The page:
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Dr. Grunberger believes that the improved time in range brought on by continual glucose monitoring could lead to a reduction in hypoglycemia and risk of cardiovascular events, as well as promising monetary benefits for patients and payers.
Over the decades, the standard of care for managing glucose in patients had expanded to include continuous glucose monitoring.
A far cry from the previously used urine tests and finger prick tests, this wearable device has become 1 of the most common strategies for the management of diabetes and could have potential benefits in the cardiovascular field.
“Well, I think the whole point is that by now the continuous glucose monitoring in people with diabetes is basically the standard of care, and slowly but surely more and more people, especially once on intensive insulin therapy, are using continuous glucose monitoring to see what's going on,” George Grunberger MD, FACP, chairman of Grunberger Diabetes Institute in Bloomfield Hills, Michigan said. “And clearly, it's a completely new way to look at patients’ lives with diabetes.”
In a presentation at The Metabolic Institute of America’s (TMIOA) 2021 Heart in Diabetes sessions in New York, NY, Grunberger spoke of the values of continuous glucose monitoring, as well as advancements that could be made to improve upon the burdens patients face in the cardiovascular area.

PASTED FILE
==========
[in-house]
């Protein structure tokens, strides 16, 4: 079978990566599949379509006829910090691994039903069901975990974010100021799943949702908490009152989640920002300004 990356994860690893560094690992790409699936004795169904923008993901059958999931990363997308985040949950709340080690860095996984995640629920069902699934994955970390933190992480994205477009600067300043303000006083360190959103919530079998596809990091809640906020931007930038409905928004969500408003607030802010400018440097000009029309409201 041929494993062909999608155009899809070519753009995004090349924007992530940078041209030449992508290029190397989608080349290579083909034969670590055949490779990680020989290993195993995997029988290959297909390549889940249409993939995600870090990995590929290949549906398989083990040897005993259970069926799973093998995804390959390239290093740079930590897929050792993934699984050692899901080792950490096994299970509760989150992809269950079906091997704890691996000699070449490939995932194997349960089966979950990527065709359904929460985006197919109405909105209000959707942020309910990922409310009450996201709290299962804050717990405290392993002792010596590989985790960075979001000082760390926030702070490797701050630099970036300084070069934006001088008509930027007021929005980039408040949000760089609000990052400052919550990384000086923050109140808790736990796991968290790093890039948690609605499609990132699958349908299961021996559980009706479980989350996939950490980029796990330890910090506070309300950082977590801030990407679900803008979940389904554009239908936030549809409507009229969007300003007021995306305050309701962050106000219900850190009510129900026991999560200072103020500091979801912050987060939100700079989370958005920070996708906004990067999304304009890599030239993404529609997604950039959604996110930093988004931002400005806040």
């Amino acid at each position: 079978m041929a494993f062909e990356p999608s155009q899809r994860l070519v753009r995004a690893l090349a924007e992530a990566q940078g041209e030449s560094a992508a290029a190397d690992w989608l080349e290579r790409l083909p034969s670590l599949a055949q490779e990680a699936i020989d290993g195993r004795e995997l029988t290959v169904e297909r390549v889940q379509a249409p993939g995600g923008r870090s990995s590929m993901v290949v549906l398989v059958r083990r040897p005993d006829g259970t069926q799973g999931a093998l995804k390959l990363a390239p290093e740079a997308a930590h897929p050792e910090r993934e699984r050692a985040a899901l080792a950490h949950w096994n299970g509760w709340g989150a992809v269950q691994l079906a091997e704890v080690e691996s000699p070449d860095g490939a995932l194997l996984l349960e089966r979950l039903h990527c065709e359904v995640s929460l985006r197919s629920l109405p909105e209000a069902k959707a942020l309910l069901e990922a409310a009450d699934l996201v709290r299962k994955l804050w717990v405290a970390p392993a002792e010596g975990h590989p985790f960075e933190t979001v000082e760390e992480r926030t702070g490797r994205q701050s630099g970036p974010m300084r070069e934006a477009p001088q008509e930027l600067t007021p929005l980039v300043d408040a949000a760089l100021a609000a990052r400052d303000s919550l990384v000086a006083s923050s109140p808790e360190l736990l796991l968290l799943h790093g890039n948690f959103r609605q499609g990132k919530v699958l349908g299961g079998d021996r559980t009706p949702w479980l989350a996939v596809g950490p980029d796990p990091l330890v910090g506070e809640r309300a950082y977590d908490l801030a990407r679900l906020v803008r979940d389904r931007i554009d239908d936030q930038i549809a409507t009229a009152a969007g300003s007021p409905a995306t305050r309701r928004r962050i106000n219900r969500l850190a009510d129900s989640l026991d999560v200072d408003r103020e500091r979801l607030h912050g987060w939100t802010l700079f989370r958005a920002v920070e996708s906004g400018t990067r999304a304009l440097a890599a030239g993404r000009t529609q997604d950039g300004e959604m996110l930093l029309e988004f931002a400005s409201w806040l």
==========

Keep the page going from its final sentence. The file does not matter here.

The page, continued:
“The issue which we’re addressing here is: fine, now we have millions of people around the world using this technology, so what is it good for?” Grunberger said. “Because in the end, the payers and of course clinicians and patients will appreciate technology only if it brings better outcomes.”
Of the myriad of complications associated with diabetes, hypoglycemia has remained one of the most prominent.
Promisingly, new data suggested that the process of continuous glucose monitoring resulted in an increased time in range for patients with diabetes, which in turn could lead to a desired 40% decrease of hypoglycemia in patients with diabetes.
The average time in range for patients with diabetes nationally was about 50%, but current data show that continuous glucose monitoring has the potential to increase time in range to 80%.
The cardiovascular implications were also noted.
“There's some early data to show that increased time in range is associated with decreased overall mortality and decrease incidence of cardiovascular mortality,” Grunberger said. “Also, there is some early data showing that increased time and range is associated with improved peripheral nerve function. So, hopefully neuropathy, too.”
Considering the long-term benefits, Grunberger believed that continuous glucose monitoring could be used to decrease human suffering and save patients and payers money.
“If you convert into US dollars, the potential 10-year savings in the US are between $6.7 to $9.2 billion if people actually achieve those improved glycemic results using (continual glucose monitoring),” Grunberger said. “So hopefully, that will turn some heads.”